The Story of the Whos as of 3 31 15.pdf

Preview of PDF document the-story-of-the-whos-as-of-3-31-15.pdf

Page 1 234473

Text preview

“Come on,” Peter's father said, with a last contemptuous look back at the old man, before
dragging him back along the path.
That was Peter's last visit with his teacher. Three days later, old Professor Harling died in his
sleep. Peter's parents went with him to the funeral, though his father had a strained look on his face
throughout the entire ceremony.
When the local officials examined his will, it was found that he had left something to Peter,
which was odd, as Peter had been neither one of Professor Harling's favored pupils, nor related to him in
any way. Yet he had been left two items nonetheless.
One was the star-shaped belt buckle he'd always worn, something Peter had seen every day and
had admired. The other was something new; a slender knife, the blade about seven inches long and the
handle about four. But Peter had only a few seconds to stare at it wonderingly, before his father snatched
it up, placing it on the mantle above the fireplace. His sister, Rebecca, a few years older, watched from
the door to her room, her long, golden-brown hair framing her curious eyes.
“He's too young to have a knife,” he said to Peter's mother, answering her questioning look.
“You let him use yours for carving wood,” said Peter's mother.
“I don't care; this is different,” said Peter's father.
“This is only because its Harling, isn't it?” Peter's mother said. Peter's father walked out of the
room without a word. Peter's mother followed him, repeating, “Isn't it?” more insistently. Both of them
walked into their room, closing the door firmly behind them so forcefully that the paintings on the walls
shuddered. Peter sat on the couch, and examined the buckle he had so unexpectedly inherited.
It was about two inches wide and had the reddish shine of bronze. The metal was shaped into a
star with two thick lines crossing through it. One had a circle at either end, the other had a triangle at
either end. Peter stared at it, remembering the professor's words, trying to make sense of them. He stood
up, and went to the small drawer that held his mother's string, Rebecca watching him as he did.
He pulled a two-foot length of the brown, crusty twine free of the bundle, and cut it on the sharp
edge of the drawer. He threaded the twine through an opening in the buckle, and tied the ends of the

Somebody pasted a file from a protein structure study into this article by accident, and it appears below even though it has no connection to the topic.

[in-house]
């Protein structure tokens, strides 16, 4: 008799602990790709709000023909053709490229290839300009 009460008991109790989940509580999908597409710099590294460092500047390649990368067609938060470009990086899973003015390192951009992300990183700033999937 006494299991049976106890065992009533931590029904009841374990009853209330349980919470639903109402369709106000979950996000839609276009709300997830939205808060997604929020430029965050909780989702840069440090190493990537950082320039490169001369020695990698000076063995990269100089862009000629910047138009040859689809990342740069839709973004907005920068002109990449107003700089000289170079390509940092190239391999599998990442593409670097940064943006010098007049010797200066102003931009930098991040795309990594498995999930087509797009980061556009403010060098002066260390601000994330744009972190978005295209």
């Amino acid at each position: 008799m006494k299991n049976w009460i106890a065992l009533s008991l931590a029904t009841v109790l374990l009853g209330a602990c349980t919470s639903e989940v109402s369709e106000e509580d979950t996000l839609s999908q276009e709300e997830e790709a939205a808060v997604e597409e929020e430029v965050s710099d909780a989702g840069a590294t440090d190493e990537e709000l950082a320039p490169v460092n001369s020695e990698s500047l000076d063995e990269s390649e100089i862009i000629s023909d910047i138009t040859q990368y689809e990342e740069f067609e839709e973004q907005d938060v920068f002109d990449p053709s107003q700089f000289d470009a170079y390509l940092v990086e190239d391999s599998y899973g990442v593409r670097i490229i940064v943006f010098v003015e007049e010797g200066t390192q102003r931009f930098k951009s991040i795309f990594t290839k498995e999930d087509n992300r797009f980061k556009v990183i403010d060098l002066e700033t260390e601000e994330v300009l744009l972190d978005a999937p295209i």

string, then hung the makeshift medallion around his neck.
“There,” Peter said to himself, “Now I can always remember him.”
Thirteen years later, Peter Green stood at the front of an air sloop, the chill wind numbing his
cheeks, as the ship soared hundreds of feet above the ground. It wove between the massive trees that lay
beyond the valley, the roar of the engines behind him lost to the wind. The medallion still hung around
his neck.
The air sloop, a fifty-foot long aircraft powered only by two strong engines attached at the back,
relied on its wide, curved body for lift, and faintly resembled a sailing ship in flight, hence its name.
The landscape below looked like a rumpled green carpet to Peter's eyes; among the forests and
hills, great gray trunks, a kilometer in diameter and at least a dozen tall, reached high into the sky.
“Bear right!” Peter turned and shouted in a loud voice that defied his normally quiet nature. He
had dreamed of joining since age thirteen; but the urge to roam had been with him much longer.
His thoughts distracted him; Peter started when the ship turned again, flying tangent to the thick
trunk of the titanic tree, following the curve around to the other side before breaking away. The gray
bark whizzed by at dizzying speeds, providing a dazzling visual effect, like a monochromatic rain.
Now the ship began to descend, gliding smoothly toward a group of hills that the massive trees
surrounding them dwarfed easily in comparison. A stream ran down the rocky slope, into a wide lake at
the bottom, whose surface was punctured by the roots of one of the huge trees. Peter had always
wondered what had allowed a tree to grow so far beyond normal natural limits, let alone a whole forest
Page 2